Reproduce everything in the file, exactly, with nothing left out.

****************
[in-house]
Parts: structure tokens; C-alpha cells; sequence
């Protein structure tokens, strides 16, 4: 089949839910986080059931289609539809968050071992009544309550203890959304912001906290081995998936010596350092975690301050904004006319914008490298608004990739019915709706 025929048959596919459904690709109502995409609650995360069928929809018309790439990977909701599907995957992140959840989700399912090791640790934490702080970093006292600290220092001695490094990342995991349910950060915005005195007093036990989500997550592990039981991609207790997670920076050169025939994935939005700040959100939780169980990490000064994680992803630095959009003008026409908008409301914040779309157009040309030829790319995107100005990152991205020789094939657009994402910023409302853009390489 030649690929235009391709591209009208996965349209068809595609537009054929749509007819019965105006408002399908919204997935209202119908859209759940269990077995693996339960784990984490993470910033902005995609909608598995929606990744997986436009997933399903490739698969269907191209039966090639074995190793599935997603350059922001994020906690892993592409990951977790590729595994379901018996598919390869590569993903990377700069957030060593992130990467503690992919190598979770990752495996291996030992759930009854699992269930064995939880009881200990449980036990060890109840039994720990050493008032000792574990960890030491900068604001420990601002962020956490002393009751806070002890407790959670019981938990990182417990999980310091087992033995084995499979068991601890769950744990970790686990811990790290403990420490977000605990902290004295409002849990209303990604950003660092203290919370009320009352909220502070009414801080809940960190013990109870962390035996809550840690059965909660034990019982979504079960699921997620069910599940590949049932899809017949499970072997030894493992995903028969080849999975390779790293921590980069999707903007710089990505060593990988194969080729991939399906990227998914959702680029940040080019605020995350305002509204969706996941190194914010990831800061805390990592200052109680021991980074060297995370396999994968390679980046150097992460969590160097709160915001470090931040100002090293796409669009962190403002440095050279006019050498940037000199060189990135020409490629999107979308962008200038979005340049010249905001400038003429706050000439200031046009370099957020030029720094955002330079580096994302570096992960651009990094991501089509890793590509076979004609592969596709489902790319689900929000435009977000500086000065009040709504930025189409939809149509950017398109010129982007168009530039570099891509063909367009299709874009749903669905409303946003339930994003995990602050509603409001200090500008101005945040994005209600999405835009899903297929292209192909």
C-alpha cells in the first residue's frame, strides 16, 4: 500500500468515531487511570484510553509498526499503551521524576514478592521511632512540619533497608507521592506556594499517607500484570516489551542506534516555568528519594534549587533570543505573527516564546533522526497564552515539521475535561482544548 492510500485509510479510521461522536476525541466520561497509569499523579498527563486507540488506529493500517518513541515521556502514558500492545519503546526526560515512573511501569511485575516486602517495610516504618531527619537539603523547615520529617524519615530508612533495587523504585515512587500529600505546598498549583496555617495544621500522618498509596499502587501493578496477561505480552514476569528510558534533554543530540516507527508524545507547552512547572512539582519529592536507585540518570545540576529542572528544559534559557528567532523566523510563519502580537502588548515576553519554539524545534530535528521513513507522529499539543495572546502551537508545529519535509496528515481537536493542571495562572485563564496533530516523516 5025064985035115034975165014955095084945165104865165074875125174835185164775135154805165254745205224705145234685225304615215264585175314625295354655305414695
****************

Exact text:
[in-house]
Parts: structure tokens; C-alpha cells; sequence
């Protein structure tokens, strides 16, 4: 089949839910986080059931289609539809968050071992009544309550203890959304912001906290081995998936010596350092975690301050904004006319914008490298608004990739019915709706 025929048959596919459904690709109502995409609650995360069928929809018309790439990977909701599907995957992140959840989700399912090791640790934490702080970093006292600290220092001695490094990342995991349910950060915005005195007093036990989500997550592990039981991609207790997670920076050169025939994935939005700040959100939780169980990490000064994680992803630095959009003008026409908008409301914040779309157009040309030829790319995107100005990152991205020789094939657009994402910023409302853009390489 030649690929235009391709591209009208996965349209068809595609537009054929749509007819019965105006408002399908919204997935209202119908859209759940269990077995693996339960784990984490993470910033902005995609909608598995929606990744997986436009997933399903490739698969269907191209039966090639074995190793599935997603350059922001994020906690892993592409990951977790590729595994379901018996598919390869590569993903990377700069957030060593992130990467503690992919190598979770990752495996291996030992759930009854699992269930064995939880009881200990449980036990060890109840039994720990050493008032000792574990960890030491900068604001420990601002962020956490002393009751806070002890407790959670019981938990990182417990999980310091087992033995084995499979068991601890769950744990970790686990811990790290403990420490977000605990902290004295409002849990209303990604950003660092203290919370009320009352909220502070009414801080809940960190013990109870962390035996809550840690059965909660034990019982979504079960699921997620069910599940590949049932899809017949499970072997030894493992995903028969080849999975390779790293921590980069999707903007710089990505060593990988194969080729991939399906990227998914959702680029940040080019605020995350305002509204969706996941190194914010990831800061805390990592200052109680021991980074060297995370396999994968390679980046150097992460969590160097709160915001470090931040100002090293796409669009962190403002440095050279006019050498940037000199060189990135020409490629999107979308962008200038979005340049010249905001400038003429706050000439200031046009370099957020030029720094955002330079580096994302570096992960651009990094991501089509890793590509076979004609592969596709489902790319689900929000435009977000500086000065009040709504930025189409939809149509950017398109010129982007168009530039570099891509063909367009299709874009749903669905409303946003339930994003995990602050509603409001200090500008101005945040994005209600999405835009899903297929292209192909």
C-alpha cells in the first residue's frame, strides 16, 4: 500500500468515531487511570484510553509498526499503551521524576514478592521511632512540619533497608507521592506556594499517607500484570516489551542506534516555568528519594534549587533570543505573527516564546533522526497564552515539521475535561482544548 492510500485509510479510521461522536476525541466520561497509569499523579498527563486507540488506529493500517518513541515521556502514558500492545519503546526526560515512573511501569511485575516486602517495610516504618531527619537539603523547615520529617524519615530508612533495587523504585515512587500529600505546598498549583496555617495544621500522618498509596499502587501493578496477561505480552514476569528510558534533554543530540516507527508524545507547552512547572512539582519529592536507585540518570545540576529542572528544559534559557528567532523566523510563519502580537502588548515576553519554539524545534530535528521513513507522529499539543495572546502551537508545529519535509496528515481537536493542571495562572485563564496533530516523516 5025064985035115034975165014955095084945165104865165074875125174835185164775135154805165254745205224705145234685225304615215264585175314625295354655305414695